Carville and Matthews have wondered why Obama was not engaging with the families of the dead and people who've lost their livelihoods; why he hadn't sent scientists from Woods Hole and other experts to the coast; why he hadn't marshaled technology and tankers from all the oil companies operating in the United States to help stop and clean up the spill. Matthews, offering cold comfort, has said the Gulf spill is less like Katrina than the drip-drip of the Iran hostage crisis that finished off Jimmy Carter's presidency.
As he waited Thursday for Obama's press conference to start, Matthews said the potential for lasting environmental damage is more important than a presidency, but Obama hasn't acted like it. "He doesn't seem to be taking ownership," Matthews said. "Presidents must seize control when something like this happens. This is big-time and he hasn't acted like it's big-time."
Obama tried to seize that control -- or at least improve the PR optics -- at the end of his press conference, when he said this: "My job right now is just to make sure that everybody in the Gulf understands, this is what I wake up to in the morning and this is what I go to bed at night thinking about. The spill. . . . And it's not just me, by the way. When I woke up this morning, and I'm shaving and Malia knocks on my bathroom door and she peeks in her head and she says, 'Did you plug the hole yet, daddy?' "
There was no mercy for Carter when he said he had talked to his young daughter Amy about nuclear proliferation, but Obama's disclosure of his conversation with Malia impressed Matthews and MSNBC political editor Chuck Todd. "Talk about a sound bite," Matthews said. "Did the president deliver? I'd say personally there, in a way he rarely does." Todd agreed that the remark was "more of a gut moment . . . personal connection moment" from a politician who is usually more cerebral. "I gotta think that moment helps at least calm down Carville and some other critics a little bit," he told Matthews. Critics like, for instance, the fellow he was talking to.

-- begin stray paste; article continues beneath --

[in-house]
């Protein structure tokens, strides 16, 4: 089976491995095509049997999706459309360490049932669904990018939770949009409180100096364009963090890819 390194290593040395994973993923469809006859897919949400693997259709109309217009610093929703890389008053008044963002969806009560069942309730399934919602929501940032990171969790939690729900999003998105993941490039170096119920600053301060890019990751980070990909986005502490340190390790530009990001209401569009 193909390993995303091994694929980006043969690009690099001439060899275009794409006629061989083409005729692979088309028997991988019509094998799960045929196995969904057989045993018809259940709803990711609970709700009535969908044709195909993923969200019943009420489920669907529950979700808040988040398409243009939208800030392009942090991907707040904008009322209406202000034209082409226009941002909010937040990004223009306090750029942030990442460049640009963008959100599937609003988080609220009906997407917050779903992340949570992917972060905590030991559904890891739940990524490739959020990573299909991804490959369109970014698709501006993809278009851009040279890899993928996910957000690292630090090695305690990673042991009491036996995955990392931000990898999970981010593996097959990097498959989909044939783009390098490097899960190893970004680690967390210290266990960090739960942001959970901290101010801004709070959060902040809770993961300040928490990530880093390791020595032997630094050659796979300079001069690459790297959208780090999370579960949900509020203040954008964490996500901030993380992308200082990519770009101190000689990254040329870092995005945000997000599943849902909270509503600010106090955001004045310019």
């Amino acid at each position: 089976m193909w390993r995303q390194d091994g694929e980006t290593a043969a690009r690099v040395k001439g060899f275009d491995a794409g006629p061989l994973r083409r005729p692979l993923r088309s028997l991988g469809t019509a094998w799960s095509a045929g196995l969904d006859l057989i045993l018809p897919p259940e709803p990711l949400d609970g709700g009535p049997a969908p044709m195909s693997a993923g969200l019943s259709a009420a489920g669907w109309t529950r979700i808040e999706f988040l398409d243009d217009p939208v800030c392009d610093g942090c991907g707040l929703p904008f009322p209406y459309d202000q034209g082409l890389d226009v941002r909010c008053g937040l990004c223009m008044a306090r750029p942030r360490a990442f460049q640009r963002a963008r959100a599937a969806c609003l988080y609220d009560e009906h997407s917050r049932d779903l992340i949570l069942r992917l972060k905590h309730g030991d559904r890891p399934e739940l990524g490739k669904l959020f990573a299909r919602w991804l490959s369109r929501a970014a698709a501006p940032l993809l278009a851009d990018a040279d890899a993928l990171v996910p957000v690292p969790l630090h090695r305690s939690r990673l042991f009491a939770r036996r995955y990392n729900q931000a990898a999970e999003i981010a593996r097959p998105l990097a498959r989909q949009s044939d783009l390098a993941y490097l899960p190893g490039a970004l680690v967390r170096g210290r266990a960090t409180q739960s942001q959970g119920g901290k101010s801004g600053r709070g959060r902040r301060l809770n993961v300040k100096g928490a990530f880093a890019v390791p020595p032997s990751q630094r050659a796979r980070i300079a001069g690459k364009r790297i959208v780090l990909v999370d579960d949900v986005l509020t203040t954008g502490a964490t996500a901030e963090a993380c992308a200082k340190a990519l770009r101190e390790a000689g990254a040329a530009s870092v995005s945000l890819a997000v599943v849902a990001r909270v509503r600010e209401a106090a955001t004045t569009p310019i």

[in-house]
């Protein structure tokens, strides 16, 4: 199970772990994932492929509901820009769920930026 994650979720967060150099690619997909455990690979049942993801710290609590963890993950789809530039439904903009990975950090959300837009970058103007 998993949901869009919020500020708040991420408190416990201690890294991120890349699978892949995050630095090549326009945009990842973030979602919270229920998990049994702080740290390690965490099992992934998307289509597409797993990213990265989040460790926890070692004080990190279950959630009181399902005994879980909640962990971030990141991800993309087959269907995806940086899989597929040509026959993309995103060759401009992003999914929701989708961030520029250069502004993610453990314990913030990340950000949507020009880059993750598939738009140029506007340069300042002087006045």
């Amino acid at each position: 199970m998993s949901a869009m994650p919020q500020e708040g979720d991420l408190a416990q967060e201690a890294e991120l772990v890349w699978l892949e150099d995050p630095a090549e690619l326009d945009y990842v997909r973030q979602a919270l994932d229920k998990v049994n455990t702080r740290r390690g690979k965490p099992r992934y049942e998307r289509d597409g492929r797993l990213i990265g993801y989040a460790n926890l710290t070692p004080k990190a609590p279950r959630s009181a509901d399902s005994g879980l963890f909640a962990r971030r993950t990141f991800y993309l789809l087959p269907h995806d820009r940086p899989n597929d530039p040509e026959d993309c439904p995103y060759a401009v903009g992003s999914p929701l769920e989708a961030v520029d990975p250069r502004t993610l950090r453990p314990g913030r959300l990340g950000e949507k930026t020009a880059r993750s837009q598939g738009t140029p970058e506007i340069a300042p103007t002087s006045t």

Obama took the emotional connection to a new level Friday in Grand Isle, La., after receiving a Coast Guard briefing on the clean-up. "Our response treats this event for what it is. It's an assault on our shores, on our people, on the regional economy, and on communities like this one," the president said. "People are watching their livelihoods wash up on the beach. Parents are worried about the implications for their children's health. Every resident of this community has watched this nightmare threaten the dreams that they've worked so hard to build, and they want it made right, and they want to make it right now."
He repeated that he is responsible for solving the crisis and said the people of the Gulf will not be facing the future alone. "I give the people of this community and the entire Gulf my word that we're going to hold ourselves accountable to do whatever it takes for as long as it takes to stop this catastrophe, to defend our natural resources, to repair the damage, and to keep this region on its feet," he said. "Justice will be done for those whose lives have been upended by this disaster, for the families of those whose lives have been lost -- that is a solemn pledge that I am making."